The Shadow of a Dream

Mrs. Carteret awoke, with a start, from a troubled dream. She had been sailing across a sunlit sea, in a beautiful boat, her child lying on a bright-colored cushion at her feet. Overhead the swelling sail served as an awning to keep off the sun’s rays, which far ahead were reflected with dazzling brilliancy from the shores of a golden island. Her son, she dreamed, was a fairy prince, and yonder lay his kingdom, to which he was being borne, lying there at her feet, in this beautiful boat, across the sunlit sea.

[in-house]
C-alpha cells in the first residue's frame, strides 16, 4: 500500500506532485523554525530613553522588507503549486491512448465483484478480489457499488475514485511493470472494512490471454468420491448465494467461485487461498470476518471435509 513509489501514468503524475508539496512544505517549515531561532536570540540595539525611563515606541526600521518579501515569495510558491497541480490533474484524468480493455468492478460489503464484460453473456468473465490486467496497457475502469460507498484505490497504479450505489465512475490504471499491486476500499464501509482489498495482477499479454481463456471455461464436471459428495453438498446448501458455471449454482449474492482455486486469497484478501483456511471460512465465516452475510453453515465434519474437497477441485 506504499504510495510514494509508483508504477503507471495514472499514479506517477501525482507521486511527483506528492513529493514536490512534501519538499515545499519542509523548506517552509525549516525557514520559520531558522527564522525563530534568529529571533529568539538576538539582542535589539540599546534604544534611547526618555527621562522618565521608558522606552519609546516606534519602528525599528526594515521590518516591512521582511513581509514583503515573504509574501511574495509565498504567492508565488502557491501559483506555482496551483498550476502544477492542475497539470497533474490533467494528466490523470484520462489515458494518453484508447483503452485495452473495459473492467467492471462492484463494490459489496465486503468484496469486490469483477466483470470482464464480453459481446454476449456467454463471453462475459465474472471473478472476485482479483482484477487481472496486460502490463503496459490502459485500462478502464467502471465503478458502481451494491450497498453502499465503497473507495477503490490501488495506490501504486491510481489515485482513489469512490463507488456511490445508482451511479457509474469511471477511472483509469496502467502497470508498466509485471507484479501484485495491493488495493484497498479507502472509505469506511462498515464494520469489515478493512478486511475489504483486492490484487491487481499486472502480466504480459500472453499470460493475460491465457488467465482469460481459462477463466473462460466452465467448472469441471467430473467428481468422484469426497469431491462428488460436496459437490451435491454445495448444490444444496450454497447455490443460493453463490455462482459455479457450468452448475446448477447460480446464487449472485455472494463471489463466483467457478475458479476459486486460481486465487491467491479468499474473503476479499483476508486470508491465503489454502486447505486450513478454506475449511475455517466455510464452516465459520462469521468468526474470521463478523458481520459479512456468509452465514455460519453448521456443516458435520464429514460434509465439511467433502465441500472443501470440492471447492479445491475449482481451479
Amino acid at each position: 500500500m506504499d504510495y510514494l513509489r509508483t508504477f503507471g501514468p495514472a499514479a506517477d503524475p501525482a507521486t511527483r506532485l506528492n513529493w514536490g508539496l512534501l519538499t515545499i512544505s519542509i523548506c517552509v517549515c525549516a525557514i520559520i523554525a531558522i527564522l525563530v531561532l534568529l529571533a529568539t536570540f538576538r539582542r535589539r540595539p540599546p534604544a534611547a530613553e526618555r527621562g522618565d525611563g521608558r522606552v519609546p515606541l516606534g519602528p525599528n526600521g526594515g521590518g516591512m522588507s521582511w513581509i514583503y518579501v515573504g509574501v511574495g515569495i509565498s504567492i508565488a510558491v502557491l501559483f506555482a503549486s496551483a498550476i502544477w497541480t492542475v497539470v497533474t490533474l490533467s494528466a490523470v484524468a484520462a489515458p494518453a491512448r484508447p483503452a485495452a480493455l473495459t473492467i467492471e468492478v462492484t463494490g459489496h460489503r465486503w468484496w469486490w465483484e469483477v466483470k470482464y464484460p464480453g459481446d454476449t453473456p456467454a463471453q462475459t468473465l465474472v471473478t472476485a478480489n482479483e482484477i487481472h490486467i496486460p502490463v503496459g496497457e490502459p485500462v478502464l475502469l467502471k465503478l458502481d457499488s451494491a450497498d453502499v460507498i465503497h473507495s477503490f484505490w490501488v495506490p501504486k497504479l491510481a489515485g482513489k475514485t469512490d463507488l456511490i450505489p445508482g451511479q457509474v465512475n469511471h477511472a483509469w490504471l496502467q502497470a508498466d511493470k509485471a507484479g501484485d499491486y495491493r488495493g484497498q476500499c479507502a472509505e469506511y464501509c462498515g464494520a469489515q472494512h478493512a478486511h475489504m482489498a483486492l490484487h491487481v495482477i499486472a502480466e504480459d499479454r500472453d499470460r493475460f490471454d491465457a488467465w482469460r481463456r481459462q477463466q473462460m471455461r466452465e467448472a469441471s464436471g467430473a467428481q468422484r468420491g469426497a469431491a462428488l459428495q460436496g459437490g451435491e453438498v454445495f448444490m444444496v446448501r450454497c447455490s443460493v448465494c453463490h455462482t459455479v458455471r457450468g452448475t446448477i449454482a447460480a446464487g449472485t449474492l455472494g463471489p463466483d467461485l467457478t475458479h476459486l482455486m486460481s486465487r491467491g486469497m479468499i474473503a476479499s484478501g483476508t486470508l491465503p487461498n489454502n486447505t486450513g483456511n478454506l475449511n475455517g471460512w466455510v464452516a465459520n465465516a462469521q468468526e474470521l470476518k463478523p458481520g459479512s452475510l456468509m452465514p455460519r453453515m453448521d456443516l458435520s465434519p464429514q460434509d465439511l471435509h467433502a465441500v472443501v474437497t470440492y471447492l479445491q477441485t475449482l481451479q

Suddenly and without warning the sky was overcast. A squall struck the boat and tore away the sail. In the distance a huge billow⁠—a great white wall of water⁠—came sweeping toward their frail craft, threatening it with instant destruction. She clasped her child to her bosom, and a moment later found herself struggling in the sea, holding the child’s head above the water. As she floated there, as though sustained by some unseen force, she saw in the distance a small boat approaching over the storm-tossed waves. Straight toward her it came, and she had reached out her hand to grasp its side, when the rower looked back, and she saw that it was her sister. The recognition had been mutual. With a sharp movement of one oar the boat glided by, leaving her clutching at the empty air. She felt her strength begin to fail. Despairingly she signaled with her disengaged hand; but the rower, after one mute, reproachful glance, rowed on. Mrs. Carteret’s strength grew less and less. The child became heavy as lead. Herself floating in the water, as though it were her native element, she could no longer support the child. Lower and lower it sank⁠—she was powerless to save it or to accompany it⁠—until, gasping wildly for breath, it threw up its little hands and sank, the cruel water gurgling over its head⁠—when she awoke with a start and a chill, and lay there trembling for several minutes before she heard little Dodie in his crib, breathing heavily.